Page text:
Love Is a Wonderful Thing

Album: Time, Love & Tenderness (1991)
Charted: 23 4
  • Michael Bolton's 1989 album Soul Provider made him one of the most popular recording artists and songwriters of the era; he was so sought after for his contemporary sound that even Bob Dylan requested a collaboration (which resulted in the song "Steel Bars"). Bolton augmented his original songs with covers of soul classics - he had hits with "(Sittin' On) The Dock Of The Bay" and "Georgia On My Mind."

    Love was a common theme for Bolton, and this upbeat tune seems right in line with his songwriting style, but there was also a 1966 song by The Isley Brothers called "Love Is A Wonderful Thing." The Isleys sued Bolton in 1991 shortly after the song was released, and the subsequent judgment in 1994 was the biggest-ever award in a music plagiarism case: $5.4 million. The sum was ascertained by estimating sales of the song and the album, the court giving The Isley Brothers 66 percent of projected single sales and 28 percent of album profits.

    Bolton, a well-known fan of soul music - claimed he had never heard the Isley Brothers song, which didn't appear on any of their studio albums and made just #110 when it was released as a single. He appealed all the way to the US Supreme Court, enlisting celebrity lawyer Alan Dershowitz to plead his case. The appeal was rejected without comment.

    Members of the jury who heard the case must not have been Michael Bolton fans - the only glaring similarity between the two songs is the title; the lyrics are completely different, as is the melody. The judgment in the case was split between Bolton ($932,924), his co-writer Andrew Goldmark ($220,785), Sony Music ($4.2 million) and their music-publishing companies ($75,900).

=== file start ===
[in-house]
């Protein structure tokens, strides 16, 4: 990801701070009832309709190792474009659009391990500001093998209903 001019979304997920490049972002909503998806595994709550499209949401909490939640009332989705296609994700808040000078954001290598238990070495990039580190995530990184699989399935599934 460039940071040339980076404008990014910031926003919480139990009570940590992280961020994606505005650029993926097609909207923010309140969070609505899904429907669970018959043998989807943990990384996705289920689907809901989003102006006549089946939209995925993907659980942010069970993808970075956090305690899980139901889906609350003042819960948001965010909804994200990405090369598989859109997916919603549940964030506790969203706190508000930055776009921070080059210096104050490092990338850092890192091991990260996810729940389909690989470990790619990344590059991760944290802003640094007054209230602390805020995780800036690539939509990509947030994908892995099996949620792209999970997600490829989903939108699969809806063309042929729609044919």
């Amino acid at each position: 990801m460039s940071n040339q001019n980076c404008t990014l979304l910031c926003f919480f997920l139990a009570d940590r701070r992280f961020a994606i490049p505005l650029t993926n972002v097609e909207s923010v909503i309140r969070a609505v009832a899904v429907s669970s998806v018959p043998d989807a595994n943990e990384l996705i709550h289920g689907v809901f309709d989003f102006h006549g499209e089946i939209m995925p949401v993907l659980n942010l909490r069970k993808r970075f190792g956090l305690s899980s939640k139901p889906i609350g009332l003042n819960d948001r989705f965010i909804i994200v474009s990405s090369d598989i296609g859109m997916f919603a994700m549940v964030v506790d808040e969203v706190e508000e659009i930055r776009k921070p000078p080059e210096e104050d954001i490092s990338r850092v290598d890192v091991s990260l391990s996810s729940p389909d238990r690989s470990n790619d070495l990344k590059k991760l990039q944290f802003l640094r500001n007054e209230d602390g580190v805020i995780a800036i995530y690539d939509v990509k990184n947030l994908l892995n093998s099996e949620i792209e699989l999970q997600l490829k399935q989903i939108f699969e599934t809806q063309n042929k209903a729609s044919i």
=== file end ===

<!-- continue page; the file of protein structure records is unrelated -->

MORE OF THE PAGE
• Bolton takes a lot of pride in this song and was devastated by the verdict against him. "It will always be my song," he told Billboard in the aftermath. "It's a song I created with Andy Goldmark word-for-word, note-for-note, I'm proud of the song and it's part of me. It's a travesty that I'll have to learn to live with."

    Bolton kept the song in his live set.

Comments: 1

  • Keely from FlThe similarities in both the melody and lyrics of both versions of the song are quite obvious upon listening, and even the musicologist Bolton brought in to testify in his defense admitted that there were similarities. At the trial, Michael Bolton produced a work tape to prove that he created the song independently, but on the tape Bolton was heard saying the song sounded familiar and he wondered whether it was Marvin Gaye's "Some Kind of Wonderful." He also claimed that the Isleys' version of the song was too obscure and he had never heard it, although Ronald Isley testified that when he and Bolton met, Bolton said he was a big fan and "I have all your stuff." In addition, several prominent disk jockeys who broadcasted in Bolton's listening area were brought in to testify about the frequency with which they played the Isley Brothers' version of the song. The ruling was that even if the influence was subconscious, there was a strong likelihood that it existed, and subsequent appeals upheld the judgment.
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